Why Mondays feel awful, why you become depressed after returning from a vacation, and why you keep rejected good suits.
|Dec 30, 2018||Public post|
Recently my girlfriend finished reading the Harry Potter series. She read the books back to back, page after page, one after other.
Immediately after finishing the last book (Harry Potter and the Deathly Hallows,) she picked up Six of Crows. But she some how found this book a bit hard to follow in the first few pages itself.
Six if Crows is extremely well written, but as she had grown accustomed to J.K. Rowling’s writing style, Leigh Bardugo’s style felt different and not very relatable.
Six if Crows is set in a different world (although it involves its fair share of magic and wizardry), and it can’t be called in any way a children’s book. It is fast paced, and there’s constant changing of points of views and plot twists throughout — nothing like Harry Potter. These only added to the difference felt while reading them.
Something similar happens when you get into the shower and try to bring the temperature of the water to optimum. Lukewarm water would feel hot or cold, depending on whether you hand touching it was previously in hot or cold water.
Both the above incidents are examples of the Contrast Effect.
The contrast effect is a common misconception. My friend bought a car recently. He almost ordered leather seats for his brand new car right before he called me to confirm in the last minute.
To him, Rs. 10,000 leather seats seemed next to nothing compared to the Rs. 10,00,000 price tag on the car. I told him that all industries that offer upgrade options exploit our bias due to the contrast effect. He was wise enough to listen, and later on got the same quality of leather seats for half the price from an auto shop in his neighbourhood.
I might have had saved him in this case, but later on I found out the he had been bitten by the contrast effect bug previously. He is a kind of a person who would walk an extra ten minutes to save Rs. 100 on food. But this time he took a cab for the same distance when he went to buy his Rs. 10,00,000 car. It’s a harmless albeit an irrational move because ten minutes is ten minutes, and Rs. 100 is Rs. 100. Logically, he should have walked this extra 10 minutes while going to buy his car as well.
Contrast effect makes an average man of 5′ 10″ look short in front of a man of 6′ 7″. So short that you will assume that he is shorter than average. Your brain uses comparisons to place things and people in context. Sometimes, this will heavily effect the outcomes.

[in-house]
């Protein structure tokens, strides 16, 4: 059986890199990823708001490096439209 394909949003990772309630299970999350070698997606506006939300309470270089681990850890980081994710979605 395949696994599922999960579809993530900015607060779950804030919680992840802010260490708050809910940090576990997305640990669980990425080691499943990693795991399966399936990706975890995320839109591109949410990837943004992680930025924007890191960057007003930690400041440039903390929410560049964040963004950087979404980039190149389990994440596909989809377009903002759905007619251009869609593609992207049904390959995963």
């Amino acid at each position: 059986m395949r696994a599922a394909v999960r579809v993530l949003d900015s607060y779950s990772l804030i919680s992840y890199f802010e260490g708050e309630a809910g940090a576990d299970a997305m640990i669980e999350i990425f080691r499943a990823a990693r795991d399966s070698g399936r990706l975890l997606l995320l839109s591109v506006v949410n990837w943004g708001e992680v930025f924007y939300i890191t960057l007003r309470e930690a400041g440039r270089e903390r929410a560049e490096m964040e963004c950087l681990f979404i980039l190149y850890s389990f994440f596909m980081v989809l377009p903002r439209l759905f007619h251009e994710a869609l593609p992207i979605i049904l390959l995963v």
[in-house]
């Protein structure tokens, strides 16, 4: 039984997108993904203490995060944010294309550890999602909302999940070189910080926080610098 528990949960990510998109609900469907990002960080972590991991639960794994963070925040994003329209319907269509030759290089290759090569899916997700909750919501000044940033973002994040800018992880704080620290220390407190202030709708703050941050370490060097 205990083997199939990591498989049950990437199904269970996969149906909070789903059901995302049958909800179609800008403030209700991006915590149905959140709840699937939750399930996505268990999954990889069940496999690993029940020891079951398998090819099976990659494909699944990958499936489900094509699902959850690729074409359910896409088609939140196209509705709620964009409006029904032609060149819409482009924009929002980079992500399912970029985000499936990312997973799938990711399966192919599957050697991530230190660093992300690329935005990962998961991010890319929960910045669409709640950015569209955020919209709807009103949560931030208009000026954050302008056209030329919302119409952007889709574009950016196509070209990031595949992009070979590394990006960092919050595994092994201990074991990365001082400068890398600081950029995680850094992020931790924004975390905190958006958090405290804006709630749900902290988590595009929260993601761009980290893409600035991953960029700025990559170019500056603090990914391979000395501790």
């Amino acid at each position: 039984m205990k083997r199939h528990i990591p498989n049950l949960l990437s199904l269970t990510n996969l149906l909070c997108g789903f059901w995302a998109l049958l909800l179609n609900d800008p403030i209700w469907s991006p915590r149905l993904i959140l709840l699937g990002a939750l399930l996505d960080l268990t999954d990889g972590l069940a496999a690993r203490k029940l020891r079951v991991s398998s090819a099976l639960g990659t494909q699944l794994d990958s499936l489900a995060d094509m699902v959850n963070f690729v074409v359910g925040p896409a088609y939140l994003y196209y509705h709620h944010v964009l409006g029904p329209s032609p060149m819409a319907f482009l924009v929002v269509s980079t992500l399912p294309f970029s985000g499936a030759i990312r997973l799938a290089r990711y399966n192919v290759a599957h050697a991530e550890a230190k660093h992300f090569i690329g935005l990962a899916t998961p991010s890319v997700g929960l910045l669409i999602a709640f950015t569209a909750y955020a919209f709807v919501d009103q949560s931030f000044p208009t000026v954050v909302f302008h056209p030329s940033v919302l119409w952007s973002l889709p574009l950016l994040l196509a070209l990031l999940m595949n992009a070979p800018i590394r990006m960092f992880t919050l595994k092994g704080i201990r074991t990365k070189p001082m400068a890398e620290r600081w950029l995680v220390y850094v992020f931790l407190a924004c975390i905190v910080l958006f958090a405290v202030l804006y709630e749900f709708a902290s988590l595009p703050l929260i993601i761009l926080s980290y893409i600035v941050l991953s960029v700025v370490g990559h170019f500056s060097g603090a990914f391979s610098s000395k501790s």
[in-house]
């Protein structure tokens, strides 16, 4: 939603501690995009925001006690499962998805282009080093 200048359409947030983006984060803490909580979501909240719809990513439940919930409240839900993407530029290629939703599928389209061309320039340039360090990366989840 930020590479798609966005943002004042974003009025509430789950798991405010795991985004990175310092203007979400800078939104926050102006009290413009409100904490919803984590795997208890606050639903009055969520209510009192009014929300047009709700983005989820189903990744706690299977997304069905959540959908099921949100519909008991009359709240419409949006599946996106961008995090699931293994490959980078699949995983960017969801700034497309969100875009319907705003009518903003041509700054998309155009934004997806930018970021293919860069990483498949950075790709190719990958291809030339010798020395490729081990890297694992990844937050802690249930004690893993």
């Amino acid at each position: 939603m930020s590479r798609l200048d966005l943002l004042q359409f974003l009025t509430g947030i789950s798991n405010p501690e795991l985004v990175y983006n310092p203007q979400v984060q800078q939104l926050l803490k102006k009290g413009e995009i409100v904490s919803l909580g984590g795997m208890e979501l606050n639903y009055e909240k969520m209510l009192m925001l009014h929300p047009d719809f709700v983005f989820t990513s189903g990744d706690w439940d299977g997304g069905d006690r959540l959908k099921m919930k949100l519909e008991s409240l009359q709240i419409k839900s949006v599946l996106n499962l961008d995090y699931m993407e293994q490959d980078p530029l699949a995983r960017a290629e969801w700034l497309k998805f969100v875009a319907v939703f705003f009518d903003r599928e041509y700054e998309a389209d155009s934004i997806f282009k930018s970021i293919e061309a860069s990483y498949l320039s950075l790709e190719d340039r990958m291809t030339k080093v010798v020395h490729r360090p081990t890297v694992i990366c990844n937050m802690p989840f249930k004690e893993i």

While checking answer sheets, if teachers come across a particularly bad or good answer sheet, the next sheet they mark is usually a victim of contrast effect. That is, if a paper is particularly good, it impacts their perception of the next paper, perhaps making it look worse than it really is. Who knows, maybe you weren’t such a bad student at school.
But the reverse also happens. When marking a particularly bad paper, the next one seems so much better by comparison, and it’s highly likely that the next student gets better grade than s/he deserves.
If you are a teacher, or in some way related to grading answer sheets, needless to say, it would be a good practice to go back to the papers and recalibrate the grades to ensure that you were really comparing apples to apples.
In commerce, without the contrast effect, the discount business would be completely untenable. A product that has been reduced from Rs. 1,000 to Rs. 700 seems a better value than a product that has always cost Rs. 700.
Ideally, the starting price in any case should play no role. Next time if you think something like, “This share is of great value because it’s 50% below it’s peak price,” think again. A share price is never low or high. It is what it is, and the only thing that should matter to you is whether it goes up or down from that point. Train your System 2 to figure this out naturally.
We judge something to be beautiful, expensive, or large if we have something ugly, cheap, or small in front of us. We have difficulty with absolute judgments.
Contrast effect is why busy Mondays feel extra awful after a free and relaxing Sunday.
This is why you are more likely to get depressed after returning from a vacation, than not going for a vacation at all.
Contrast effect prevents you from accepting good suits, because in your head you are still comparing all of them with your long lost ex.
Final advice: we are bombarded by advertisements featuring perfect bodied supermodels through out the day. This makes us more likely to perceive beautiful people in real life as only moderately attractive. So, if you are seeking a partner in bars and pubs, try not going out in the company of your model friends. People will find you less attractive than you really are. Go alone or, better yet, take two ugly friends.
P.S. I’m writing a book on avoiding and exploiting cognitive biases—both in business and in life. If this excites you and you want to collaborate in the research and creation of the book, please visit my Patreon page.